All the elements seem to be in place for an explosive opportunity in India's multi-storeyed healthcare theme.

The sheer market size coupled with its non-cyclical and recession-proof nature make this sector a winner. India’s healthcare sector is expected to grow at 23% annually to become a $77-billion industry by 2012 with diagnostics contributing $2.5 billion, a Yes Bank-Assocham report says. Alongside this growth is a rather worrying statistic on the demand-supply mismatch in basic healthcare in India. At present, there are only nine beds per 10,000 people in India as opposed to the world average of 40 beds per 10,000.

On the other side of the spectrum, what is making this sector red-hot in terms of attractiveness are macro trends such as rising income levels, penetration of insurance, increased life expectancy and incidence of lifestyle diseases, greater awareness of ailments and, more importantly, higher wallet spends on well-being.

Third, consider the spread itself. From mainstream hospitals, clinics, telemedicine centres, diagnostics chains, daycare surgery centres, specialty maternity clinics, air ambulance services, generic implantable stent-makers to stem cell and blood products and so on, it is clearly a multi-layered and multi-nuanced theme.

So, VCCircle's Healthcare Investment Summit, which managed to attract a house of 250 participants and stellar speakers drawn from a pool of thought leaders, medico-entrepreneurs and investors, looked at some of the various layers in one of the most compelling domestic themes. In the first panel on 'Understanding the anatomy of a hospital,' panelists who have a deep presence in the hospital space deep-dived on trends in healthcare delivery. Here is a gist of key takeaways from the day-long conference:-

Myth & Reality of PE Investing Into Healthcare: First the good news. Fortis Hospitals CEO Vishal Bali says,  "Indian healthcare is an evolving story and there are ample opportunities for PE investors to make money."

That said, owing to its fragmented nature and the fact that Indian healthcare industry is still rather young, there are not many business models ripe for funding yet, believe the investor community."Look at raising PE money only when you have very aggressive plans to achieve economies of scale," said Sandeep Naik, Apax Partners. The PE fund has invested Rs 426 crore in Apollo Hospitals for a 12% stake.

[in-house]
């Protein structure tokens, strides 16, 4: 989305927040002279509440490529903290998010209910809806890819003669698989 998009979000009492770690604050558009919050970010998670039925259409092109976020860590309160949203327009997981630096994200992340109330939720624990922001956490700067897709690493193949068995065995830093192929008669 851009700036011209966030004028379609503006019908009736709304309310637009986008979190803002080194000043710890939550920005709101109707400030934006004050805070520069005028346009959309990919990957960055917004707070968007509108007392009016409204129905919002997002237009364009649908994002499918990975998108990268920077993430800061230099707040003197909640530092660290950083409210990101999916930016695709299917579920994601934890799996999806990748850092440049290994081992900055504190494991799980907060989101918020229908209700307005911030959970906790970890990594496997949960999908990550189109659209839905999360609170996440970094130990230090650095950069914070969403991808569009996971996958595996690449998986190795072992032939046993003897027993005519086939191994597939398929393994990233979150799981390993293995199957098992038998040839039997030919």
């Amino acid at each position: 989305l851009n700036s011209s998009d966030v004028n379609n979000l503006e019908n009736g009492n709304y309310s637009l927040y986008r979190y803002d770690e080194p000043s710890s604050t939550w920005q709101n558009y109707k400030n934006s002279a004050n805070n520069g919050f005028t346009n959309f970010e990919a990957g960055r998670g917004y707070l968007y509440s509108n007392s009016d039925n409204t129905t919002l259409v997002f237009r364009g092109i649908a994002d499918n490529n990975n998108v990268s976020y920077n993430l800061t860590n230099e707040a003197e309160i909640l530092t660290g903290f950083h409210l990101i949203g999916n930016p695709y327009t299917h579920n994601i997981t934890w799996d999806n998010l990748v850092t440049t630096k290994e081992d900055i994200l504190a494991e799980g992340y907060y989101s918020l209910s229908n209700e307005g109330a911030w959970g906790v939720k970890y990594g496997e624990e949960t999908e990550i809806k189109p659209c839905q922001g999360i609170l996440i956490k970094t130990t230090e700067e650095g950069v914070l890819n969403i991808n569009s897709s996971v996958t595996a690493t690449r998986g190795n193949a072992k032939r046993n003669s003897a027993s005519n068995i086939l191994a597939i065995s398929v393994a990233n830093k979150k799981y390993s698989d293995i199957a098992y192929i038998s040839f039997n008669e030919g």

Echoes, Leo Puri, MD, Warburg Pincus, "Don't take too much burden on your back. You might just break your business." This is essentially linked to the fact that the entrepreneur can be made to achieve very aggresive targets. This was well-reflected in the remarks of Rajen Padukone, CEO, Manipal Healthcare Systems--which has gone through the cycle of raising money--"Chasing such targets along with managing the company can become very frustrating".

Outside of private equity, there are other models such as joint venutres that can drive growth. "Joint Ventures will drive growth in the healthcare industry," said Vishal Bali, CEO, Fortis Hospitals. Bali was quick to add that entrepreneurs in India need to learn to dissociate themselves from the property that they have created. He added that there is a huge room for consolidation in the sector. He added that hospital groups like Fortis have consolidated tremendously over the last couple of years and has 46-48 hospitals under its umbrella.

Growth Enablers

On the growth enablers in future, panelists agreed that much of the demand will come from the Tier II & Tier III cities. While most of the operators in India are concentrating in the metros, there is a huge potential of branded healthcare in the tier II & tier III cities. "There is a huge credibility issue attached to in these markets and that provides a huge comfort to the population there. Branded healthcare is here to stay", asserted Vishal Bali, Fortis Hospitals.

What will further add to increased demand would be growth in diagnostics, medical tourism, standardization of services and quality, improvements in telecom infrastructure for quick transmission of data and images, telemedicine and teleradiology opportunities.

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